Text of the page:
When to not use this scenario
- If you want to publish a service type other than a feature or WFS-T service.
- If your data already resides in an enterprise geodatabase.
- If you want to publish database tables accessed through an OLE DB connection file (.odc)
- If you want to synchronize changes between the publisher's machine and the managed database.
Best practices for data copying
Large copy jobs may take several hours or longer to complete. Clients can continue to use other services on your server while copying occurs.
To avoid copying an excessive amount of data, a best practice is to keep the full extent of your data frame no larger than necessary. For example, if you have a dataset that covers the world, but your map service only needs to be used in a single country, set a custom full extent on your data frame to enclose just the country of interest. For full instructions, see Setting a custom full extent for your Data Frame.
Similarly, examine whether there are any nonessential layers in your map service that could be removed before you copy. For services with an enormous amount of source data, you might choose to manually move the data to the server to avoid duplicating data.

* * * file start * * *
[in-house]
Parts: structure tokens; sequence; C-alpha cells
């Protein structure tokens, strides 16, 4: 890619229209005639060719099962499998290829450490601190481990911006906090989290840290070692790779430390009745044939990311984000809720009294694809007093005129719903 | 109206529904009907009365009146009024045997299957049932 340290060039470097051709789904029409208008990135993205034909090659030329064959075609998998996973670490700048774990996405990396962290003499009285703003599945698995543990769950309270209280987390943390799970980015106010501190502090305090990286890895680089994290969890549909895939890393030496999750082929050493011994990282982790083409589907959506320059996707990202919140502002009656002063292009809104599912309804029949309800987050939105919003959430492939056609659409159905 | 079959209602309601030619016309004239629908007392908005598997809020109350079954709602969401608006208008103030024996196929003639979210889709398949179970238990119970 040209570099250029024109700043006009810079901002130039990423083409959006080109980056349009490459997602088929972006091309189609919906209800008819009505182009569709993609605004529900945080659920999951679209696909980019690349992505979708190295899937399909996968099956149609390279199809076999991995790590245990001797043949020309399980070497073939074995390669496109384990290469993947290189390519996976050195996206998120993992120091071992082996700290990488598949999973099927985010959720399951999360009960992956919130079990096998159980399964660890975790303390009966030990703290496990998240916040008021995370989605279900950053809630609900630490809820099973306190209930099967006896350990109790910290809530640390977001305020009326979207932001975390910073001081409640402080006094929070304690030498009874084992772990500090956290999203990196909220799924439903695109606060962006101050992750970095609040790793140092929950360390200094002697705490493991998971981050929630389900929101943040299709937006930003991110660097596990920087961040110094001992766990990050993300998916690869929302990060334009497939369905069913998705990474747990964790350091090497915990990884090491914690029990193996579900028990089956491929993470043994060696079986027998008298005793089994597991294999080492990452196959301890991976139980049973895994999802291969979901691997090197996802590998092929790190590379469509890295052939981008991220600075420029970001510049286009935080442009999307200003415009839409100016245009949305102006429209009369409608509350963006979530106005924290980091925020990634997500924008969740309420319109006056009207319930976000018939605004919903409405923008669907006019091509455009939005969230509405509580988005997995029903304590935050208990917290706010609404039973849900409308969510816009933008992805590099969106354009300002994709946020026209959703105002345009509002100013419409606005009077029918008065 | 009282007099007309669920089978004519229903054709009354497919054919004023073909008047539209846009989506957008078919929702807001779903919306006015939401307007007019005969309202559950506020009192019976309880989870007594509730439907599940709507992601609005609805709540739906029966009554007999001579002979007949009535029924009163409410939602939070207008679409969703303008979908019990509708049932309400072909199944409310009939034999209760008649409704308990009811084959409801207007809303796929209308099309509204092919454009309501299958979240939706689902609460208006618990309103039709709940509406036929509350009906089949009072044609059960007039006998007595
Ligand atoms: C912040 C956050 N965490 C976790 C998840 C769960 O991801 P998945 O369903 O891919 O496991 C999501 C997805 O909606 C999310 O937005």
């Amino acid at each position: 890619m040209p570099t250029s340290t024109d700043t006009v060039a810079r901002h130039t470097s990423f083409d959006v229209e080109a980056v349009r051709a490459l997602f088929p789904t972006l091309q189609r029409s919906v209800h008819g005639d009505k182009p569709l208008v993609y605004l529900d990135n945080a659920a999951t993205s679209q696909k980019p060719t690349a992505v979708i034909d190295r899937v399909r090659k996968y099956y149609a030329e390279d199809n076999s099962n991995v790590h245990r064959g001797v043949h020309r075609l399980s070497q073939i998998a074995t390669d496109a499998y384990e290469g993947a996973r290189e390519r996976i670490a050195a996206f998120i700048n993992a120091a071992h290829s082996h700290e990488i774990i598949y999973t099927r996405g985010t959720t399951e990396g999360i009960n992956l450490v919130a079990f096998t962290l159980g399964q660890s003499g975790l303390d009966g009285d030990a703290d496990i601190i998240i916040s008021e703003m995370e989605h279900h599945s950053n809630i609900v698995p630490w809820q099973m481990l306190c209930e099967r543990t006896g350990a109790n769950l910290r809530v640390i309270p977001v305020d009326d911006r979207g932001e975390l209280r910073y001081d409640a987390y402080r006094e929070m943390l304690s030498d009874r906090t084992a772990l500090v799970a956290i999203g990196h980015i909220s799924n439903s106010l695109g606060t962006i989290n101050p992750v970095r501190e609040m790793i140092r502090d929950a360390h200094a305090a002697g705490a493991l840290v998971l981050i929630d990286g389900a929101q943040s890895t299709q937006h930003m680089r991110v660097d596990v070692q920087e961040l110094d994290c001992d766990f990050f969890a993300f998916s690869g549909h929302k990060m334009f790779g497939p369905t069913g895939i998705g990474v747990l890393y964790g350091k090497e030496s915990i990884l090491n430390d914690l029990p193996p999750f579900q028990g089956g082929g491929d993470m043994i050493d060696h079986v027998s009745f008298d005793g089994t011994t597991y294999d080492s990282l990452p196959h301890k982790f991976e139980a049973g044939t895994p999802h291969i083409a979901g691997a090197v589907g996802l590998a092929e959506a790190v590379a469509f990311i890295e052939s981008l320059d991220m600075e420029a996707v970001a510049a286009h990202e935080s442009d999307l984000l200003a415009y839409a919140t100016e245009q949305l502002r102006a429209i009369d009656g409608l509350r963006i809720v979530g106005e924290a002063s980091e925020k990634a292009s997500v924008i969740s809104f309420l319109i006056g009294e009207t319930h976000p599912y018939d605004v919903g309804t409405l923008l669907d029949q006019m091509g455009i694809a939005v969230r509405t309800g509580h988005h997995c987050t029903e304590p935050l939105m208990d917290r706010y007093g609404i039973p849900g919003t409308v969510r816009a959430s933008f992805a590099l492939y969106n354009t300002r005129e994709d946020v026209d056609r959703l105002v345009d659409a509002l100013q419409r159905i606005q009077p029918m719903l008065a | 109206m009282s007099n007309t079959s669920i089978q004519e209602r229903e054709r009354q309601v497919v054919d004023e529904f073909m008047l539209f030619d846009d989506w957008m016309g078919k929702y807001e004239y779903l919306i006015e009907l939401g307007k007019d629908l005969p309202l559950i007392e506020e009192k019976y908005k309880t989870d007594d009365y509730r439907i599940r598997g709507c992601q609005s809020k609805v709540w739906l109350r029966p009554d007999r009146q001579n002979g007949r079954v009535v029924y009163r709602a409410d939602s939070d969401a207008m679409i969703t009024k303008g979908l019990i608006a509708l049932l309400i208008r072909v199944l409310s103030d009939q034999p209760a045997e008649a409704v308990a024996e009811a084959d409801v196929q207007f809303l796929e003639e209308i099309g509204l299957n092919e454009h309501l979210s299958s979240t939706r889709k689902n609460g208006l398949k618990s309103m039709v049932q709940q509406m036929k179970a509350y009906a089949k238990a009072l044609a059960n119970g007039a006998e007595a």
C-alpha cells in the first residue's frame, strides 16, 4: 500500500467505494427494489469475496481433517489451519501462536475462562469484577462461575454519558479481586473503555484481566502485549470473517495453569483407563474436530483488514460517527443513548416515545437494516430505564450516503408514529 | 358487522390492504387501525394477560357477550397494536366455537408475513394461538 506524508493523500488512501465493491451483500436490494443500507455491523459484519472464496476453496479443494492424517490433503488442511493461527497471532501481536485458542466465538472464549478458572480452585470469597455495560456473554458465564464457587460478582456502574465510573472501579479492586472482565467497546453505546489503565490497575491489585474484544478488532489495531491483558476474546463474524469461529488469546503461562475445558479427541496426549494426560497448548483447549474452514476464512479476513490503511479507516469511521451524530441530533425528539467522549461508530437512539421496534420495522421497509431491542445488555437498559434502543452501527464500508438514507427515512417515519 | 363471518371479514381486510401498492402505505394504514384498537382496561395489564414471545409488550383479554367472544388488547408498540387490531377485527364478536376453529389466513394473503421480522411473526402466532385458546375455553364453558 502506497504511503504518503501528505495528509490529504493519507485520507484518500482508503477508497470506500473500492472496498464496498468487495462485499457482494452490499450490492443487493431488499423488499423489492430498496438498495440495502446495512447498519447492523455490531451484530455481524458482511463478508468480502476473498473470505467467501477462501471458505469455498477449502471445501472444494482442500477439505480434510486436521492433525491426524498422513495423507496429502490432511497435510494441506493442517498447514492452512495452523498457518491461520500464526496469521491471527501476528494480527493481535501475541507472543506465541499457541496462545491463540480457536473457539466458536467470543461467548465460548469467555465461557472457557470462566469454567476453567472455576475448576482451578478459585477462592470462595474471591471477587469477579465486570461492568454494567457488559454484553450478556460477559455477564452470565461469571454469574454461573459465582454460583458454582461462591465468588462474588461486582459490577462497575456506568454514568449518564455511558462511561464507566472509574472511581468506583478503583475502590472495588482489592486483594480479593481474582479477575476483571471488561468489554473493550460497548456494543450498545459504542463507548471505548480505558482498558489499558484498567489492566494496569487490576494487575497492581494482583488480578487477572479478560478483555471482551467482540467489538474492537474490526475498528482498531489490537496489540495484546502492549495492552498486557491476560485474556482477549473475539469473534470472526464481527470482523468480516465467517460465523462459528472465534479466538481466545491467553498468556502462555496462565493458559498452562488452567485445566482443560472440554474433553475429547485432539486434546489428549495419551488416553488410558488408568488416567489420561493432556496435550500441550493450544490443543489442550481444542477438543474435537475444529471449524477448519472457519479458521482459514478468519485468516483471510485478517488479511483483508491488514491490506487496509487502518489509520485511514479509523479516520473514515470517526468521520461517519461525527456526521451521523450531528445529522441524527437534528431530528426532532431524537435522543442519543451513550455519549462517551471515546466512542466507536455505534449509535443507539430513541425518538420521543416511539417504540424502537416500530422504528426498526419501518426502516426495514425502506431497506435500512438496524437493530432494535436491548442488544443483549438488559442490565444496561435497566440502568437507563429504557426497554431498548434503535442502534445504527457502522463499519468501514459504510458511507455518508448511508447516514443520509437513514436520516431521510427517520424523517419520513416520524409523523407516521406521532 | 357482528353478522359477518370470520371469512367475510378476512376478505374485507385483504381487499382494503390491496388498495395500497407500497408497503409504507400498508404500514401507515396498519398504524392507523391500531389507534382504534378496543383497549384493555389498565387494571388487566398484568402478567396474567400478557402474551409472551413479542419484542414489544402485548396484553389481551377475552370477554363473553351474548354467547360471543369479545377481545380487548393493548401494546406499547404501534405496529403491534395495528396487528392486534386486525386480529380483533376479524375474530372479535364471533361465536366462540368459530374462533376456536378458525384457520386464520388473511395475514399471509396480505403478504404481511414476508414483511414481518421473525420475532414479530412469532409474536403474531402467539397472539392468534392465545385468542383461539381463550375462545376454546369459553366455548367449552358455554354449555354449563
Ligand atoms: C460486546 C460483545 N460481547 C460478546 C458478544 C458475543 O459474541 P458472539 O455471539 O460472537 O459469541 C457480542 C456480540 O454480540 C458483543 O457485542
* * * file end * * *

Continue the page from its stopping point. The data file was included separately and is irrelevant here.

Whenever copying data to the server, ensure that the ArcGIS Servermachine or managed database machine has enough available disk space to receive the copy. This space may be larger than you anticipate if you fail to account for the size of all the layers in the service at the full extent of the service.
Copying OLE DB data sources
OLE DB connections provide uniform access to data from a variety of sources, but are nonspatial connections. If your data originates from database tables accessed through an OLE DB connection file (.odc), the OLE DB data sources are copied to the server and converted to file geodatabase tables.
Datasets that cannot be copied
Some types of data cannot be copied to the server as part of the publishing process. These include selection layers, custom layers, video layers, and tool layers.
Disabling data copying
If you're an ArcGIS Server administrator and you want to prevent publishers from automatically copying data to the server when they publish, you can disable data copying using the ArcGIS Server Administrator Directory. For full instructions, see Disable automatic data copying when publishing to the server.